Major League Baseball

A fascinating look into the booming sports trading card market

February 26

By Martin Rogers
FOX Sports Columnist 

I hadn’t spotted empty shelves at the store for a while — not since the earliest days of the pandemic — so seeing a swath of blank, red metal on a trip to Target this week gave cause for pause.

It was the trading card section – and there was nothing there. All gone.

"What we are seeing is unprecedented," Ken Goldin of Goldin Auctions told me via telephone this week. "The demand for trading cards -- new, recent and vintage -- is outstripping supply by 10-to-1, sometimes 1,000-to-1.

"A friend of mine distributes to some of the chain stores, and he has people following his truck around, offering money. People are buying a box for $19 at Walmart and selling it on eBay the same day for $125. It is a wild time."

Once predominantly a way for children to show off their fandom, the modern trading card world is a long way from flimsy patches of cardboard in wax packs with a stick of gum, occasionally to be stuck in the purchaser’s bicycle wheels.

Or, if you grew up in the 1990s, from gaudier but drastically overproduced offerings that weren’t worth a ton then and are valued at next to nothing now.

A new era is here, one that adheres to the fiscal principle of scarcity and has caused growing numbers of investors to view trading cards like art – something to be appreciated, sure, but also a sound investment providing both a safe landing spot and the potential for exponential growth in value.

For Pittsburgh Steelers outside linebacker Cassius Marsh, the mega-boom in card collecting provided the opportunity to turn his hobby into a business.

With business partner Nick Nugwynne, Marsh has started Cash Cards Unlimited, a brick-and-mortar store in Westlake Village, California, to capitalize on a remarkable time in the market. 

He is hoping to reimagine the trading card shop experience, with novel features that include a studio for filming the increasingly popular "box breaks," in which where a new product is opened and inspected online.

Despite his athletic credentials, most of Marsh’s collecting history came from his love of the game "Magic: The Gathering." Having compiled a collection worth $20,000, he was devastated when it was stolen from his fiancee’s vehicle in 2016, while he was with the Seattle Seahawks.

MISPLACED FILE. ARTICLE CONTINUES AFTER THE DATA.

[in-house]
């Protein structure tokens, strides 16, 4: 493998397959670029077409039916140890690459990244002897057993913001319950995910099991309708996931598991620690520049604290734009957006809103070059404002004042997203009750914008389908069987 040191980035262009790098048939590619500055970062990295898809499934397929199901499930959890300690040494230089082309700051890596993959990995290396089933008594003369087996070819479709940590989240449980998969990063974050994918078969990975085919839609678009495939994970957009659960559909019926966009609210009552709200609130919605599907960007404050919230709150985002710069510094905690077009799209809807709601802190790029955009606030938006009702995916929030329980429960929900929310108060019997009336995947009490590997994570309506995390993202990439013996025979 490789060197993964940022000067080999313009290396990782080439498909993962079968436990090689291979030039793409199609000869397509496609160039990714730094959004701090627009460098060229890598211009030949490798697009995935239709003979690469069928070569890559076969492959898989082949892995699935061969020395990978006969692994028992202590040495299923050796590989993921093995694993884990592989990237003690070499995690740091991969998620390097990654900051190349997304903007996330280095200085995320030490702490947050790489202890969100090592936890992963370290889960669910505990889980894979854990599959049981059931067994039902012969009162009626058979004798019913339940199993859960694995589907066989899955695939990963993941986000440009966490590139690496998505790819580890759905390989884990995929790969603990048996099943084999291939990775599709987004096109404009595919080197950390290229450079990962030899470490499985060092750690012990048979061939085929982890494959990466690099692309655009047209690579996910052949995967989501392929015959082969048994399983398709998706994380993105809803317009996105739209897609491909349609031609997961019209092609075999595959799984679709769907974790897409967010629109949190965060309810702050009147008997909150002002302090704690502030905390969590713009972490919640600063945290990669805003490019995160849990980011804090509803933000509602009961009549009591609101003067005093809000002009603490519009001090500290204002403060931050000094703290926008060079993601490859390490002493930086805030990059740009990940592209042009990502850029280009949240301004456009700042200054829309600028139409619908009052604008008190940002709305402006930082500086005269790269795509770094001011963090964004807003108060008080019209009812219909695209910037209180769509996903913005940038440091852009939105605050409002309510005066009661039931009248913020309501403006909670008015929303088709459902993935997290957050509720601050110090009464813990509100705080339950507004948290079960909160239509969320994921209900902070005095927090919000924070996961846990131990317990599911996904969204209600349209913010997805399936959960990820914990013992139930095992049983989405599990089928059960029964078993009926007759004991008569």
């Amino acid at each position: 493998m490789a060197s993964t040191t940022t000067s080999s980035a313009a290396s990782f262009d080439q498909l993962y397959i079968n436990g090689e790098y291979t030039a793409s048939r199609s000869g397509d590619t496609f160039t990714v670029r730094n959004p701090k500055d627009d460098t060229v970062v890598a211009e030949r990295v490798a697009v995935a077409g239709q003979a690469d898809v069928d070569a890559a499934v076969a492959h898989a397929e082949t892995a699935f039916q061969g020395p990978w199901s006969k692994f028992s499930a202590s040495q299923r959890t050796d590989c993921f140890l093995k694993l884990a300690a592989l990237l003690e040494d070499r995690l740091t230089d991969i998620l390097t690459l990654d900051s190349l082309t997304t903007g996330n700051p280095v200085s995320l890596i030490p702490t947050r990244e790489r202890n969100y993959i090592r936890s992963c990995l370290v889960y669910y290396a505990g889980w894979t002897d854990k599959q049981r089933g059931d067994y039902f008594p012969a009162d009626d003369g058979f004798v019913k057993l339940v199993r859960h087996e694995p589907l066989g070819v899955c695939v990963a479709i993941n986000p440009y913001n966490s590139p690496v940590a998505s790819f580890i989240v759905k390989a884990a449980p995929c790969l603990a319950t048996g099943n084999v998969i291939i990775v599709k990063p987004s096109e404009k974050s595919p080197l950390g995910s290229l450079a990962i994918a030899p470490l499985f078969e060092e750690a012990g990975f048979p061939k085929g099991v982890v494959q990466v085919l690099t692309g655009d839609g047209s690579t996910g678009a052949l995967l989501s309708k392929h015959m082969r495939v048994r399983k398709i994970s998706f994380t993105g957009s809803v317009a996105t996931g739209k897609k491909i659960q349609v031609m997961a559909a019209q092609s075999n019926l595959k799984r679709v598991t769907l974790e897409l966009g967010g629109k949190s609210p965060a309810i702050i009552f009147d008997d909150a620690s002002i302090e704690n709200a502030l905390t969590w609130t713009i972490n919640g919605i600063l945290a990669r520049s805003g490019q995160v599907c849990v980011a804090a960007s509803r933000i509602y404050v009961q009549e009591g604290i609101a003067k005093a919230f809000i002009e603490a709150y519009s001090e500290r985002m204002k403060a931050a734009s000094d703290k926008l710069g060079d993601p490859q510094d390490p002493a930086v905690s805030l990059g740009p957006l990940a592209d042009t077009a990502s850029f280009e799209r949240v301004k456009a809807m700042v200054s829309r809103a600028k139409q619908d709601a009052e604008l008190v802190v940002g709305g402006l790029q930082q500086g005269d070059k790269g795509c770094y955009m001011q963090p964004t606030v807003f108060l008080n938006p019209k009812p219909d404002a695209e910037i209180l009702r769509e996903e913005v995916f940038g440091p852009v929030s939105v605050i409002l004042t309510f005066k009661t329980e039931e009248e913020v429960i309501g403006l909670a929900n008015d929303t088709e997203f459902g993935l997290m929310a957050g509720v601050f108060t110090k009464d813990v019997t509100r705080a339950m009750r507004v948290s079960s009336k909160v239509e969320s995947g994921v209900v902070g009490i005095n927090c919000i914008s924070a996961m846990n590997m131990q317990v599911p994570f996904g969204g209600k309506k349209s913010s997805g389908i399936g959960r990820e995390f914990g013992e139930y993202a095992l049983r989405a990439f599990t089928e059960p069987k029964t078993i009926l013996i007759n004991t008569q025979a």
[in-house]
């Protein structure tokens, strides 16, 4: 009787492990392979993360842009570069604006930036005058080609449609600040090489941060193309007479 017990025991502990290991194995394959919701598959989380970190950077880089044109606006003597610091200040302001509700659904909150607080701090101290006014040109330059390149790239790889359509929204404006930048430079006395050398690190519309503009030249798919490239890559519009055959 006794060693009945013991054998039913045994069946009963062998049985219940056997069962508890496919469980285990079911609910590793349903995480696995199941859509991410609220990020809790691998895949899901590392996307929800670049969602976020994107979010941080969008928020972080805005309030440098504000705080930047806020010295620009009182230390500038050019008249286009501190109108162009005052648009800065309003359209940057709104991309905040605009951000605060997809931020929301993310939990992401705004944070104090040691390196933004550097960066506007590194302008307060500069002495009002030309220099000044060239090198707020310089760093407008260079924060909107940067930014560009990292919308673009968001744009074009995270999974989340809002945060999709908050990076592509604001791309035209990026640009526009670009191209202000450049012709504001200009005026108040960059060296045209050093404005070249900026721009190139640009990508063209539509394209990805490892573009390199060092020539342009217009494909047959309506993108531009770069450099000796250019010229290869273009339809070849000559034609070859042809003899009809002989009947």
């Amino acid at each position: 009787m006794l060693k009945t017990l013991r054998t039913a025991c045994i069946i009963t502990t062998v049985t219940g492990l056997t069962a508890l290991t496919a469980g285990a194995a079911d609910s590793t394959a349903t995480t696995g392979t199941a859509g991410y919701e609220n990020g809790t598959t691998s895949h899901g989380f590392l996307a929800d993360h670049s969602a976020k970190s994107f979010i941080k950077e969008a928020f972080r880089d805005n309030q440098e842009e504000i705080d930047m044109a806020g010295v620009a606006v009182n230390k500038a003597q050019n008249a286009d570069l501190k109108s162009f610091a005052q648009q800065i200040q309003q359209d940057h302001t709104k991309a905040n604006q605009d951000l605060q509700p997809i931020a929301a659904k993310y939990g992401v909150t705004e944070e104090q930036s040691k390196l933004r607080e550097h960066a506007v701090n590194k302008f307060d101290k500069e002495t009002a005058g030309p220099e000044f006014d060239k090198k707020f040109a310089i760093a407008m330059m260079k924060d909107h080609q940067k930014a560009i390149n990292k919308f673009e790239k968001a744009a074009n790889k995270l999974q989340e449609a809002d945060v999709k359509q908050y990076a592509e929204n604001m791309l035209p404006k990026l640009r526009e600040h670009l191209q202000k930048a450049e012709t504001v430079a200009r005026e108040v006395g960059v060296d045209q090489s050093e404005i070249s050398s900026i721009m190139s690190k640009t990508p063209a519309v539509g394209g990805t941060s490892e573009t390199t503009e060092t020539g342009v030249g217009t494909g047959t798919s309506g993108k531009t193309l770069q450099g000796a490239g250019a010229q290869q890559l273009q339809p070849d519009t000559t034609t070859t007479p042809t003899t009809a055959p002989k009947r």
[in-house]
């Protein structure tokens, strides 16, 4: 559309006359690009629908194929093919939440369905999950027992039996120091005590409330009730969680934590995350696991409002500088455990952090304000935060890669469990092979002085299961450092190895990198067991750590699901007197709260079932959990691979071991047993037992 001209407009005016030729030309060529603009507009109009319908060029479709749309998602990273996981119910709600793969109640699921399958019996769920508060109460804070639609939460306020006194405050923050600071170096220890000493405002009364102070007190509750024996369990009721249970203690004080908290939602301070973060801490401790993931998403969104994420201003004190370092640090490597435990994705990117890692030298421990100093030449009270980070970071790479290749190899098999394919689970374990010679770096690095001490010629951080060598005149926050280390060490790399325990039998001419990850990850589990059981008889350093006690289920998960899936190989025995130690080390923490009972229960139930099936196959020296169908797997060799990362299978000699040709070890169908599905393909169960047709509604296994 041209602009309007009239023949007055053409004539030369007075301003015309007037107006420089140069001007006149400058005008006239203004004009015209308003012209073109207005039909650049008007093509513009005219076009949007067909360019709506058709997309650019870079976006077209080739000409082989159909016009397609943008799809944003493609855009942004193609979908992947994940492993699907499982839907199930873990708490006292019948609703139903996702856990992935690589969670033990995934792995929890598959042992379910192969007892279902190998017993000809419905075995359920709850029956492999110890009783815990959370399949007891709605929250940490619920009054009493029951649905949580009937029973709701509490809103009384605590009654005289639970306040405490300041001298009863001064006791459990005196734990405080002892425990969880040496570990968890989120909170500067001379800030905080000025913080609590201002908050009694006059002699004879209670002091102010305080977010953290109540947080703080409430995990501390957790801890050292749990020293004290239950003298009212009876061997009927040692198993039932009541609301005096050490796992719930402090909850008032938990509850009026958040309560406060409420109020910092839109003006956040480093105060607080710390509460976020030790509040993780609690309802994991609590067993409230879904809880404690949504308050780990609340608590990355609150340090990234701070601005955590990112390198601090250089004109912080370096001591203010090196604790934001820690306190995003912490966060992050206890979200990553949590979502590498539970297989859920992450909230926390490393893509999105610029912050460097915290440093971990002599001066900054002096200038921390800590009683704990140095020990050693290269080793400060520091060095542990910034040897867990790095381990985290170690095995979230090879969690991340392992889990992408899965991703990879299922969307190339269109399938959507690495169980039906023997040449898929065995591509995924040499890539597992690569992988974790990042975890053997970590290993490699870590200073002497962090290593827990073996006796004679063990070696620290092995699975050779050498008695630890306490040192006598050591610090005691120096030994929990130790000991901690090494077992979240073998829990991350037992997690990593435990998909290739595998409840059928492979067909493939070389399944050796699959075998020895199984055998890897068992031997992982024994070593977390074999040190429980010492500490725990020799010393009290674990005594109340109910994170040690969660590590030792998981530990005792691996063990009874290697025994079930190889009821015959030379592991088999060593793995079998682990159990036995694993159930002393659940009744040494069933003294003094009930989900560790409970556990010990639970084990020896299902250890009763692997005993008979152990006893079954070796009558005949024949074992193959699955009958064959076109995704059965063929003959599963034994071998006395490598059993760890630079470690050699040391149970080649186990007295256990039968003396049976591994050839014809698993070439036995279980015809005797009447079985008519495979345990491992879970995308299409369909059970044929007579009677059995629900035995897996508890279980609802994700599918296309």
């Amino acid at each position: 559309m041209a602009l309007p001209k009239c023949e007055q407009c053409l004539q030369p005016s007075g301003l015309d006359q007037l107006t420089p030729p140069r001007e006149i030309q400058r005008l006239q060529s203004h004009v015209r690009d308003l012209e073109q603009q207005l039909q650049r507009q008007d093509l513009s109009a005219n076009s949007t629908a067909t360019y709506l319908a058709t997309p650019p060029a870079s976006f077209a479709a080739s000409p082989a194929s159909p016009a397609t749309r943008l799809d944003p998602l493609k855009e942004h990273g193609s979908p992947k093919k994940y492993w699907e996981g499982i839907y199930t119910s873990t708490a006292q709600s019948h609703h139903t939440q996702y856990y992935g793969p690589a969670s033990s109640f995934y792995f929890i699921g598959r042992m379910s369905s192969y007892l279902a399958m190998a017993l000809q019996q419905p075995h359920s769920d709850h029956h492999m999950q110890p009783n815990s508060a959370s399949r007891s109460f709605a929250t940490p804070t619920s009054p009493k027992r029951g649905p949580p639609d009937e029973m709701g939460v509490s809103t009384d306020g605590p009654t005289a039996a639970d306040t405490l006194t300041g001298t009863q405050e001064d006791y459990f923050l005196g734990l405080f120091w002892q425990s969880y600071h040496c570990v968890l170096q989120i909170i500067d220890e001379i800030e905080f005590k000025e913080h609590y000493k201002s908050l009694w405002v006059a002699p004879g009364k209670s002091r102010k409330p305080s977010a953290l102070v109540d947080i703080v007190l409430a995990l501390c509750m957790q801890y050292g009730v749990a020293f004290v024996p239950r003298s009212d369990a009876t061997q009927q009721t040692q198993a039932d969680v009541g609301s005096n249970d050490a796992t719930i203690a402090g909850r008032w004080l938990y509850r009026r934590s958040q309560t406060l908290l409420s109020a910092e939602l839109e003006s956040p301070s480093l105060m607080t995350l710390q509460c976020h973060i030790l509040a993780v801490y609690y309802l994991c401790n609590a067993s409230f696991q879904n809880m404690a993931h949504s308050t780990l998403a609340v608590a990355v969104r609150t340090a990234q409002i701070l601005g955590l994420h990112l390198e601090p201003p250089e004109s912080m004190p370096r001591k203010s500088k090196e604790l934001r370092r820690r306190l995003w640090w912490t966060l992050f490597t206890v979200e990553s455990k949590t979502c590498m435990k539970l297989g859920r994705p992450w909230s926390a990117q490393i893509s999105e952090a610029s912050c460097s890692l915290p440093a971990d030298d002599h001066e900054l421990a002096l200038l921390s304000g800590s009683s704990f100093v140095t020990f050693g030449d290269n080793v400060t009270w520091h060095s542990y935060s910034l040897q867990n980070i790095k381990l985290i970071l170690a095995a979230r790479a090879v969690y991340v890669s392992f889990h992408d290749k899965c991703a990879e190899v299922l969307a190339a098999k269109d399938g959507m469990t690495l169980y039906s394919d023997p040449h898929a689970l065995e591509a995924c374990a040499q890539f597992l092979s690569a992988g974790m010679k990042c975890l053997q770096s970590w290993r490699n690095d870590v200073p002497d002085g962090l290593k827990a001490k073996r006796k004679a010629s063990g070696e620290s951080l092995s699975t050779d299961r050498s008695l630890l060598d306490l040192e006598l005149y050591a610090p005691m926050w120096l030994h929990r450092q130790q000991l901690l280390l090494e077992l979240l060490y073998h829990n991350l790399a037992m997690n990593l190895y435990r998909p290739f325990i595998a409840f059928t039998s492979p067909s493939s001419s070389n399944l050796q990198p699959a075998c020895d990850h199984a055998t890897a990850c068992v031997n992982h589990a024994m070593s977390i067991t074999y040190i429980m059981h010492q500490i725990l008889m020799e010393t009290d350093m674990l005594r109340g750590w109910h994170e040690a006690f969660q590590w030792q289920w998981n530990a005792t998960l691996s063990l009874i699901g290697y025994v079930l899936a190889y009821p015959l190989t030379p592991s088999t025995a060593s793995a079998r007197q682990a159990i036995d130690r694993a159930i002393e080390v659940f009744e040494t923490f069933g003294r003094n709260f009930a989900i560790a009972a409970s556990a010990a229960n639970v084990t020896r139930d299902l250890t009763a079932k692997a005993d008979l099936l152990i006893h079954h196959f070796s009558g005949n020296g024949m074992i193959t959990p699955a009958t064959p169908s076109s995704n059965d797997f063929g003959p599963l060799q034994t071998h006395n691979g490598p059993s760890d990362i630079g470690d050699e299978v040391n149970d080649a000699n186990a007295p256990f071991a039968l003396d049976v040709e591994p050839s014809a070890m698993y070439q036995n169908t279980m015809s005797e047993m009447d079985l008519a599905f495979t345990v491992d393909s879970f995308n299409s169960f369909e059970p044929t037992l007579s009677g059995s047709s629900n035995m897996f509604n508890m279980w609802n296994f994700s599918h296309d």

When he posted about his plight on the internet, it generated a significant response. Magic players sent him cards to replace those lost and helped him track down others. The game’s producers – Wizards of the Coast — visited him at the Seahawks' facility with new product, and in general, there was a sense of delight that a pro athlete was putting his love of collecting on display.

"I’ve been playing 'Magic: The Gathering' since I was 11," Marsh told me. "The publicity that came from having my cards taken turned me into a kind of influencer in that market and that community.

"I always wanted to own a card store and have it as a passion project. Seeing everything that is going on in sports card trading and other collectibles makes this the perfect time. I am looking to connect the sports world and the nerd world."

The money world might be the hungriest addition to the market. Financial products specializing in collectibles have sprung up with huge funding rounds. The rarest and most sought-after cards have sold for eye-popping sums.

A one-of-a-kind Mike Trout card commanded $3.96 million in August. LeBron James’ rookie card sold for $1.845 million at an auction in July.

Years ago, card makers realized that over-proliferation was killing the industry, and they now veer toward bespoke, limited edition ranges that often include ultra-rare inserts with special features such as signatures or patches on uniforms.

Goldin Auctions’ current collection closes March 6 and 7, but there are already 36 lots for which the bidding has reached at least $100,000. The highlights are a telling microcosm of what has the most value in the market.

There is a mint condition Mickey Mantle rookie card, an ultra-rare, pristine condition Kobe Bryant item and a Giannis Antetokounmpo "Top Shot" collectible, a digital highlight backed by blockchain. Confused? Get a teenager to explain that one to you.

Athletes themselves are taking notice, and Goldin has corresponded with Kevin Durant and other big stars.

"Athletes are sophisticated and savvy investors, and investing in something that’s centered around sports makes perfect sense," Goldin added. "They are looking to me for information, asking me what is hot, what trends I am seeing, who they should be collecting."

The idea of Durant collecting, say, a James card is really quite intriguing in itself.

As the market booms, fresh opportunities have been sought. Marsh said soccer cards experienced a dramatic recent surge, and Goldin pointed out that the market – once U.S.-centric — is now truly international, with his auctions having had buyers from as far afield as Russia and Saudi Arabia.

The pandemic has actually enhanced demand, thanks to a combination of factors. The public has become more geared to nostalgia, there is increasing open-mindedness about new investment sources, and you have the simple, rather sweet fact of people spending more time at their family homes, finding their old collections and falling in love with them again.

That reminds me: Don’t I have a bunch of cards in a closet somewhere? "Might be time to check them out," Goldin said.

Martin Rogers is a columnist for FOX Sports and the author of the FOX Sports Insider newsletter. You can subscribe to the newsletter here.


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